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by Jacquelyn Connelly
Renters currently head up more U.S. households than at any time since the 1960s, according to a recent Pew Research Center analysis.
Pew reports that although the total number of households in the U.S. grew by 7.6 million between 2006 and 2016, the number of owned households remained relatively flat during that time period—while the share of rented households increased from 31.2% in 2006 to 36.6% in 2016.
The obvious culprit behind this trend is the 2008 housing crisis, which “caused many consumers to either need to rent or reconsider the benefits of renting,” explains Teresa Scharn, assistant vice president, personal lines product development at Nationwide. “Renting allows greater mobility for those seeking new jobs and opportunities in other areas.”
Alan Dobbins, director at Conning Research, points out that prior to the housing crisis, a home appeared to be a great place to invest. But “people think that’s not such a truism anymore,” he says. “If you look at the growth in the housing stock before the housing crisis and after, you had pretty steady growth in homeowners up until that point. After that point, growth in homeowners was flat to negative, and growth in rentals was pretty impressive.”
Eric Narcisco, founder of Effective Coverage, a digital insurance firm focused on renters insurance, calls it macroeconomics at play. “Think about the difficulty of getting a mortgage since 2008, the experience of what that did to people mentally,” he points out. “After that, the stigma around renting kind of went away. You could say, ‘I rent because I don’t want to expose myself, I don’t want to pay the high taxes, I don’t want to deal with the mortgage or the 20% on an expensive home. It’s just not worth it to me.’”
It’s no surprise that renting is particularly appealing for millennials, many of whom came of age or graduated college in the years surrounding the crisis. “Generations are shaped by what they go through. The people who went through the Great Depression have a very different outlook and approach to saving than baby boomers, for example,” Dobbins explains.
And the contrast is even starker for the typical millennial, who would rather take an Uber than deal with the hassle and expense of purchasing a car. “You have a group of people whose approach to homeownership is shaped by the housing crisis,” Dobbins says. “There’s a good-sized segment out there that’s very comfortable in not owning things, and that younger group is becoming a bigger and bigger portion of the population over time.”
Even millennials who are interested in homeownership “often don’t yet have the means,” Scharn points out. Between urbanization, massive student loan debt and waiting to start a family, it makes sense that “millennials and other younger groups are waiting longer to make big life decisions.”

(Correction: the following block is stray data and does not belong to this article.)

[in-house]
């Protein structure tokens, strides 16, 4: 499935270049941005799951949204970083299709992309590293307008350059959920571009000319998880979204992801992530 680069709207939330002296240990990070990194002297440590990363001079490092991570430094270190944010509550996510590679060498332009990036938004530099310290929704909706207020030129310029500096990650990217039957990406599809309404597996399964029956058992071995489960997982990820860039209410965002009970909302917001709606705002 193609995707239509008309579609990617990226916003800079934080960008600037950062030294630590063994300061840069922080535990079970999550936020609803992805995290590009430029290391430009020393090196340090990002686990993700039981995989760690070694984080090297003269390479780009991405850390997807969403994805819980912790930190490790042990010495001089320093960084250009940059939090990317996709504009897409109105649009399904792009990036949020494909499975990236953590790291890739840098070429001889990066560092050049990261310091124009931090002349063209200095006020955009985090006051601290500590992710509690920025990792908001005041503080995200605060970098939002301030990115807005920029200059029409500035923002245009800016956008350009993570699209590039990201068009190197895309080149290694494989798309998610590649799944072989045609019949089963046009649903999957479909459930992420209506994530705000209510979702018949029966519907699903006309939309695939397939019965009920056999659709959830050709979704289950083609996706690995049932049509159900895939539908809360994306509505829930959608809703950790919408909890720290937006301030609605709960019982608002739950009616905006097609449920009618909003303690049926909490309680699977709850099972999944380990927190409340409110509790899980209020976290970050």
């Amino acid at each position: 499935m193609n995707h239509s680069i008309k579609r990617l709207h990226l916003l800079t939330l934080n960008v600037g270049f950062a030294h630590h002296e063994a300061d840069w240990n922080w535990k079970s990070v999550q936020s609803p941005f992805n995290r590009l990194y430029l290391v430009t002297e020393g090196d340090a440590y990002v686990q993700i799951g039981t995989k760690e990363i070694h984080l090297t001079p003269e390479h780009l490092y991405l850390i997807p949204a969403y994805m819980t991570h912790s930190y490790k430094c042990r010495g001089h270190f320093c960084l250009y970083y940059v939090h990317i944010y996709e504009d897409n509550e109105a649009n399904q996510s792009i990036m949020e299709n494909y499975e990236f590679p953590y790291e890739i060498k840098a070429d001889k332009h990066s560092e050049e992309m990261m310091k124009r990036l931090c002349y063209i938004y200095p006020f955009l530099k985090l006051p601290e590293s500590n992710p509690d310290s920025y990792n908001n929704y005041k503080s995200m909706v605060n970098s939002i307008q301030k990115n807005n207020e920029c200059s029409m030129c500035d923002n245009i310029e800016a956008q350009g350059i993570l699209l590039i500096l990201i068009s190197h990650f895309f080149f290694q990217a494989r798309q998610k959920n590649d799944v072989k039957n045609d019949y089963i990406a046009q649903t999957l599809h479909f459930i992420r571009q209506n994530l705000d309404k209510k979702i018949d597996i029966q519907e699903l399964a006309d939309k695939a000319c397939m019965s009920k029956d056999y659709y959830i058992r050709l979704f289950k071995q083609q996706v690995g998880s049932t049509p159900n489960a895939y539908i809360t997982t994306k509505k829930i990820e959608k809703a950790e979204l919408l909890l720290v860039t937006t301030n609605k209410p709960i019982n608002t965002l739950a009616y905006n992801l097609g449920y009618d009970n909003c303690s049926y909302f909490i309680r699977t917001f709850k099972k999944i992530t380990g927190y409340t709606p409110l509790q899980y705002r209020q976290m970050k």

Nationwide observes an uptick in homeownership among millennials in the 30-35 age bracket—but as they creep in to the market, their parents are on their way out. “As the baby boomers age, many are finding they prefer to rent to avoid the costs and time of maintaining a home,” Scharn says.
Interestingly, Pew’s analysis reveals that between 2006 and 2016, renting increased among demographic groups which have historically been less likely to rent—including white people and middle-aged adults. “A lot of independent agents are insuring an older demographic, and those people are renters in some cases,” Narcisco says. “They were probably homeowners first, and now they’re renters and they’re still with the independent agent.”
That means even beyond the millennial cohort—which is now the largest generation in history, by the way—“there’s a great opportunity for the industry to engage renters on the reasons why they need insurance protection, and then begin to grow a relationship with them that can turn into a long-term, multiproduct relationship,” Scharn says. “The more products a customer has with an agent or company, the higher the retention. Taking the time to cross-sell renters for an existing auto customer is likely to improve retention and revenue within the agency.”
It’s simple: “Since you have more and more renters out there, that’s just more conversations for the agent to have,” Dobbins says.
“The biggest problem in the end is just the mindset around selling a renters insurance policy,” Narcisco adds. “Don’t let that mindset cloud your judgment. Focus instead on figuring out how to acquire a policyholder at a low cost. You can always sell that policyholder more, and a lot of independent agents are in this game for the long-haul, so focus on the long-term value of every customer. Maybe they’re small now, but soon they’ll have other insurance needs.”
Bonus: Because renters insurance is less prone to impact from catastrophic weather events, it can result in “more stable earnings for an agency during periods of high weather loss events that go towards their loss ratio performance bonuses,” Scharn points out.
Sure, it may not be the heftiest commission you’ve ever raked in. But that doesn’t mean going after a renters policy is a waste of time. “Why bother? Because you’re in the business of selling insurance,” Narcisco says. “If you don’t want to be in the business of selling insurance in the future, some of those customers will be my customers, and thank you.”
Jacquelyn Connelly is IA senior editor.